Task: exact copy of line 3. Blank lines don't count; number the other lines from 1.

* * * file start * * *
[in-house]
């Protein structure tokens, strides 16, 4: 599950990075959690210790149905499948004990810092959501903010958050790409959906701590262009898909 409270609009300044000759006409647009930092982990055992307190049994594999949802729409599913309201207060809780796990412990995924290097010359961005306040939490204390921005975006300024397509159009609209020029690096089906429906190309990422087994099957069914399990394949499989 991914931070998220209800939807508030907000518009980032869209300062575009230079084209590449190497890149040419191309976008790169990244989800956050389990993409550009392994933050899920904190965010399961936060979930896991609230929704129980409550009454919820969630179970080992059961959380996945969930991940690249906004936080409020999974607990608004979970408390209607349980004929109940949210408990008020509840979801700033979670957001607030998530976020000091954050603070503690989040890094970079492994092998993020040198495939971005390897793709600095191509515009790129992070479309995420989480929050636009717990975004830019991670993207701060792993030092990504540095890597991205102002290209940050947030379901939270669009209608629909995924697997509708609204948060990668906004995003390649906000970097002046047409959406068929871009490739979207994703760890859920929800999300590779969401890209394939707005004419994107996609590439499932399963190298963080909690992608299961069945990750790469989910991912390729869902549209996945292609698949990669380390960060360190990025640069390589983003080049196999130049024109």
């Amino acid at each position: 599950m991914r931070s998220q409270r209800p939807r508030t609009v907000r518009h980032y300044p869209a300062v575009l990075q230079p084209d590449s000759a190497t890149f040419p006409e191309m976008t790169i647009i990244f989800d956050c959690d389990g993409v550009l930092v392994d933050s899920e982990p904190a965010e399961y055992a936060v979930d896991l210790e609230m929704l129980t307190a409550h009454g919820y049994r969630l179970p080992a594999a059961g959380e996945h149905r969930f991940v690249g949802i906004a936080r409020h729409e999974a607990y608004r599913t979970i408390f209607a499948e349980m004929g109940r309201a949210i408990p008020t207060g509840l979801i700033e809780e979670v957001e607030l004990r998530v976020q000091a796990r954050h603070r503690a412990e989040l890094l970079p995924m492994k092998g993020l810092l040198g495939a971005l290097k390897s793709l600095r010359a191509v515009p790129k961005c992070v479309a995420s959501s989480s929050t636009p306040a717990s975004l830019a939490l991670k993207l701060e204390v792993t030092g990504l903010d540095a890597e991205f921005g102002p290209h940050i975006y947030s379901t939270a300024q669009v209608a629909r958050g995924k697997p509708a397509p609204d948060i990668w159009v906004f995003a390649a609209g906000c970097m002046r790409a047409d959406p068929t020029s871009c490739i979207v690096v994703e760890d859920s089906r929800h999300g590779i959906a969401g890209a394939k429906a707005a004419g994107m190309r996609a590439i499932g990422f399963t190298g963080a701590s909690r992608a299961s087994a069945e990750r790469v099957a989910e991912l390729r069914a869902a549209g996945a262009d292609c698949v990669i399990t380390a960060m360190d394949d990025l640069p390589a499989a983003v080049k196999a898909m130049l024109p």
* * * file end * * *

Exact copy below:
């Amino acid at each position: 599950m991914r931070s998220q409270r209800p939807r508030t609009v907000r518009h980032y300044p869209a300062v575009l990075q230079p084209d590449s000759a190497t890149f040419p006409e191309m976008t790169i647009i990244f989800d956050c959690d389990g993409v550009l930092v392994d933050s899920e982990p904190a965010e399961y055992a936060v979930d896991l210790e609230m929704l129980t307190a409550h009454g919820y049994r969630l179970p080992a594999a059961g959380e996945h149905r969930f991940v690249g949802i906004a936080r409020h729409e999974a607990y608004r599913t979970i408390f209607a499948e349980m004929g109940r309201a949210i408990p008020t207060g509840l979801i700033e809780e979670v957001e607030l004990r998530v976020q000091a796990r954050h603070r503690a412990e989040l890094l970079p995924m492994k092998g993020l810092l040198g495939a971005l290097k390897s793709l600095r010359a191509v515009p790129k961005c992070v479309a995420s959501s989480s929050t636009p306040a717990s975004l830019a939490l991670k993207l701060e204390v792993t030092g990504l903010d540095a890597e991205f921005g102002p290209h940050i975006y947030s379901t939270a300024q669009v209608a629909r958050g995924k697997p509708a397509p609204d948060i990668w159009v906004f995003a390649a609209g906000c970097m002046r790409a047409d959406p068929t020029s871009c490739i979207v690096v994703e760890d859920s089906r929800h999300g590779i959906a969401g890209a394939k429906a707005a004419g994107m190309r996609a590439i499932g990422f399963t190298g963080a701590s909690r992608a299961s087994a069945e990750r790469v099957a989910e991912l390729r069914a869902a549209g996945a262009d292609c698949v990669i399990t380390a960060m360190d394949d990025l640069p390589a499989a983003v080049k196999a898909m130049l024109p």